The case is nicely finished with beveled edges that extend past the lugs and down the brushed end-links of the bracelet. The new ceramic bezel is really the focus of attention, and it is finished on par with peers and some pricier alternatives. According to Zenith, this is the first time a 1/10 of a second display has been etched onto a ceramic bezel, and I’m fairly certain this holds true. Leaning into the high-frequency El Primero movement is exactly the right move from Zenith. I would venture to say that most people buy luxury chronographs for reasons that have nothing to do with the functionality of that complication in measuring hour-long+ increments of time, so why not show off in a way nobody else can? It really is a sight to see the chronograph hand do a lap around the dial in just 10 seconds, and once we can socialize in person again, I have a feeling this will be a neat party trick at the next Redbar meetup. (I did record this with the intention of creating a gif, but an unfortunate technical issue got in the way. Sorry!)Each of the three counters is finished with a guilloché outer ring and center with nice, long lumed hands. In the past, I have found the overlap of counters on El Primeros to be too much like a Venn diagram, and thankfully, they just barely graze over one another here. The El Primero color scheme shakes things up from the typical panda/reverse-panda dial, with the running seconds at 6 o’clock in gray, 60-minute counter at 6 o’clock in a darker slate, and the 60-second counter at 3 o’clock in blue. Note that the two chronograph registers have red-tipped hands. The few limited-edition pieces that used the early El Primero 3600 calibre had the date indicator at 6 o’clock, which has been moved to 4:30 now. The date window matches the respective dial color, and though the same parts are used, Zenith reworked and optimized the date-disk to allow for easier variety and customization. The chronograph pushers are nice and solid, which is something that anyone who has operated an El Primero is familiar with. The unique and quirky mechanism allows the nerdy appeal of the El Primero to truly shine. In a sea of luxury chronographs, it’s not easy to stand out, but there is wonder and child-like joy in seeing that central chronograph hand do a full rotation around the dial in 10 seconds. The bracelet is quite nice, though I really hope a micro-adjust becomes a standard feature in watches at this price point. This is an integrated bracelet that takes some inspiration from the Gay Fréres bracelets but keeps the polished central links much closer together. I think going full-Fréres wouldn’t have made sense, as that’s more for the revival pieces. The brushed end-links have polished beveling, which is a nice touch. Finally, the Zenith star adorns the folding clasp.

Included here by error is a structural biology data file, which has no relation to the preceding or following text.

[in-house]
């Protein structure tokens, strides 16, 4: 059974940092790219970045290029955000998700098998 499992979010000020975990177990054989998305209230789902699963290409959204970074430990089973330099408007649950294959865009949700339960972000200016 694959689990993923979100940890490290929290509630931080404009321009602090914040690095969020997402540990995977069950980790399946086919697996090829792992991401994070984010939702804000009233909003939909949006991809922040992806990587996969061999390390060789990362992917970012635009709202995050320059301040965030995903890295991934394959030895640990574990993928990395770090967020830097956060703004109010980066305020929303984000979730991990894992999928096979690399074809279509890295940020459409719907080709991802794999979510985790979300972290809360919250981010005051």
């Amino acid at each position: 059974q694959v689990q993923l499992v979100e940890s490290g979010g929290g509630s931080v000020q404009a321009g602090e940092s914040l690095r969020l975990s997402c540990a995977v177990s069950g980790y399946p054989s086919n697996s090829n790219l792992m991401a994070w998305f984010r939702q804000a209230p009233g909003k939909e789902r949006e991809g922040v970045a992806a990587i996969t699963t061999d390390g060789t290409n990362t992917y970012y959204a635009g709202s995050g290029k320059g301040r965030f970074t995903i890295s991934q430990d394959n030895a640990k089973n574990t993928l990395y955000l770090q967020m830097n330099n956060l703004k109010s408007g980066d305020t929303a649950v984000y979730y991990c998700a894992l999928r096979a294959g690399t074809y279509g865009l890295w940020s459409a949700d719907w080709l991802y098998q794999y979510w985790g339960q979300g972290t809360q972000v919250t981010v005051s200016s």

There is also a Cordura-effect rubber strap with steel deployant buckle option, though I only handled the bracelet models.There are tons of luxury chronographs out there (Breitling comes to mind) but the new Speedy and the Daytona are top of mind. Starting with the former, right now there are over 400 Rolex Daytona 116500LN (with the ceramic bezel) pieces on Chrono24 and the cheapest s going for $25,799 with most well exceeding $30,000. Yes, that is both insane and inane. Honestly, even if you can get one for the $13,100 retail, I wouldn’t necessarily say the $3,000 premium over the Chronomaster Sport is a no-brainer.As for the Speedy, here is how I see it: For any watch buyer with a love for space travel, the Omega Speedmaster is a category unto itself. Unfortunately, this still remains true for anyone whose passion for space travel tops off at “that’s pretty cool” and drops down to “hate.” ( I don’t know, maybe an astronaut rear-ended you. It’s a crazy world.) It’s fair to say that for anyone with basic knowledge of watches, or a regular watch blog reader when you buy a Speedmaster, you’re also buying space memorabilia. For someone like me, that feels inauthentic. And yes, I know the Speedy is an amazing watch quite apart from anything having to do with the moon, but the identities are far too tightly bonded for my taste.